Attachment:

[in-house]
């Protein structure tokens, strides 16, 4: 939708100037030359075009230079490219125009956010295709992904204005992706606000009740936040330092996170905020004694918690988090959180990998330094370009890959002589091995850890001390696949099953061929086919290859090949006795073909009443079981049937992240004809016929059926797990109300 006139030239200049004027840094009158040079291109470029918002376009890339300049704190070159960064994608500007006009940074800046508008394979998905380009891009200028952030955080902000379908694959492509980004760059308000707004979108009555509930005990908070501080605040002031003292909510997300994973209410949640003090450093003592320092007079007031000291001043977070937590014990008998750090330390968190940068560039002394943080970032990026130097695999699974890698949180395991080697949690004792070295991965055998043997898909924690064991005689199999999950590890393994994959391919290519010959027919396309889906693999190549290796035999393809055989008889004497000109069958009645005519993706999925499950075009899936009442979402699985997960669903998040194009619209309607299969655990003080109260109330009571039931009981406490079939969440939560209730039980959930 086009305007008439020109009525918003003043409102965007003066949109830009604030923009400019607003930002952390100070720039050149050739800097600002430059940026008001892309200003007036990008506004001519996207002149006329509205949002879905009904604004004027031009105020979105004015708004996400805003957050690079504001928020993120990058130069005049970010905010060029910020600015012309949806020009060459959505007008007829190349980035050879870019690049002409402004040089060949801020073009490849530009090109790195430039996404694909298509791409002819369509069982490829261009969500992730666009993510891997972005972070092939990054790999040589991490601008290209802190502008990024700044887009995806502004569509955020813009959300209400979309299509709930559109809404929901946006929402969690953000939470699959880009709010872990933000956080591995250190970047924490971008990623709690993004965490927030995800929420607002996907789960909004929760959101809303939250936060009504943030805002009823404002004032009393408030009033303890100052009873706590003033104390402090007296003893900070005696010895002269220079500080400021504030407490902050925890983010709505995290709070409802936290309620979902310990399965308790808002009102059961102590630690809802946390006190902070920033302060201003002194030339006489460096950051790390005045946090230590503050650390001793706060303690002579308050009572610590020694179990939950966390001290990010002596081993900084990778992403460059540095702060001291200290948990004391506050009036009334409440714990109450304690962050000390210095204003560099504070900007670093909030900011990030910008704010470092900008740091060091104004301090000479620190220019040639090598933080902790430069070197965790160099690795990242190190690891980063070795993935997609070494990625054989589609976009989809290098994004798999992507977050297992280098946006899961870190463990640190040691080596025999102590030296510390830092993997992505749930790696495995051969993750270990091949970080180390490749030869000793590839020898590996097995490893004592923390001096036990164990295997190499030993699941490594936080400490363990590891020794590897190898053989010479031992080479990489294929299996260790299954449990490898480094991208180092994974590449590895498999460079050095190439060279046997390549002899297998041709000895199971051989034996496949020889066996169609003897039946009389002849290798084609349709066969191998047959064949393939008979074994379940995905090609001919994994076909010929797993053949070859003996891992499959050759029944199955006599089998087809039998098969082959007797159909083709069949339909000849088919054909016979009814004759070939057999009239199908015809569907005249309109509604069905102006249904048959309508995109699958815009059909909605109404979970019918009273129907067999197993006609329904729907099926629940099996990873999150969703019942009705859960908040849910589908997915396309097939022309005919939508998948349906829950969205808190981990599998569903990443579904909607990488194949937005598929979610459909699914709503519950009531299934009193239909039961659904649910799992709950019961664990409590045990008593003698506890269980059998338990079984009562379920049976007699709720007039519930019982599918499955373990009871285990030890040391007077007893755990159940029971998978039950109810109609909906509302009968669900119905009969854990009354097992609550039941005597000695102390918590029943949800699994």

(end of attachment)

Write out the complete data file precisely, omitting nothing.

[in-house]
């Protein structure tokens, strides 16, 4: 939708100037030359075009230079490219125009956010295709992904204005992706606000009740936040330092996170905020004694918690988090959180990998330094370009890959002589091995850890001390696949099953061929086919290859090949006795073909009443079981049937992240004809016929059926797990109300 006139030239200049004027840094009158040079291109470029918002376009890339300049704190070159960064994608500007006009940074800046508008394979998905380009891009200028952030955080902000379908694959492509980004760059308000707004979108009555509930005990908070501080605040002031003292909510997300994973209410949640003090450093003592320092007079007031000291001043977070937590014990008998750090330390968190940068560039002394943080970032990026130097695999699974890698949180395991080697949690004792070295991965055998043997898909924690064991005689199999999950590890393994994959391919290519010959027919396309889906693999190549290796035999393809055989008889004497000109069958009645005519993706999925499950075009899936009442979402699985997960669903998040194009619209309607299969655990003080109260109330009571039931009981406490079939969440939560209730039980959930 086009305007008439020109009525918003003043409102965007003066949109830009604030923009400019607003930002952390100070720039050149050739800097600002430059940026008001892309200003007036990008506004001519996207002149006329509205949002879905009904604004004027031009105020979105004015708004996400805003957050690079504001928020993120990058130069005049970010905010060029910020600015012309949806020009060459959505007008007829190349980035050879870019690049002409402004040089060949801020073009490849530009090109790195430039996404694909298509791409002819369509069982490829261009969500992730666009993510891997972005972070092939990054790999040589991490601008290209802190502008990024700044887009995806502004569509955020813009959300209400979309299509709930559109809404929901946006929402969690953000939470699959880009709010872990933000956080591995250190970047924490971008990623709690993004965490927030995800929420607002996907789960909004929760959101809303939250936060009504943030805002009823404002004032009393408030009033303890100052009873706590003033104390402090007296003893900070005696010895002269220079500080400021504030407490902050925890983010709505995290709070409802936290309620979902310990399965308790808002009102059961102590630690809802946390006190902070920033302060201003002194030339006489460096950051790390005045946090230590503050650390001793706060303690002579308050009572610590020694179990939950966390001290990010002596081993900084990778992403460059540095702060001291200290948990004391506050009036009334409440714990109450304690962050000390210095204003560099504070900007670093909030900011990030910008704010470092900008740091060091104004301090000479620190220019040639090598933080902790430069070197965790160099690795990242190190690891980063070795993935997609070494990625054989589609976009989809290098994004798999992507977050297992280098946006899961870190463990640190040691080596025999102590030296510390830092993997992505749930790696495995051969993750270990091949970080180390490749030869000793590839020898590996097995490893004592923390001096036990164990295997190499030993699941490594936080400490363990590891020794590897190898053989010479031992080479990489294929299996260790299954449990490898480094991208180092994974590449590895498999460079050095190439060279046997390549002899297998041709000895199971051989034996496949020889066996169609003897039946009389002849290798084609349709066969191998047959064949393939008979074994379940995905090609001919994994076909010929797993053949070859003996891992499959050759029944199955006599089998087809039998098969082959007797159909083709069949339909000849088919054909016979009814004759070939057999009239199908015809569907005249309109509604069905102006249904048959309508995109699958815009059909909605109404979970019918009273129907067999197993006609329904729907099926629940099996990873999150969703019942009705859960908040849910589908997915396309097939022309005919939508998948349906829950969205808190981990599998569903990443579904909607990488194949937005598929979610459909699914709503519950009531299934009193239909039961659904649910799992709950019961664990409590045990008593003698506890269980059998338990079984009562379920049976007699709720007039519930019982599918499955373990009871285990030890040391007077007893755990159940029971998978039950109810109609909906509302009968669900119905009969854990009354097992609550039941005597000695102390918590029943949800699994």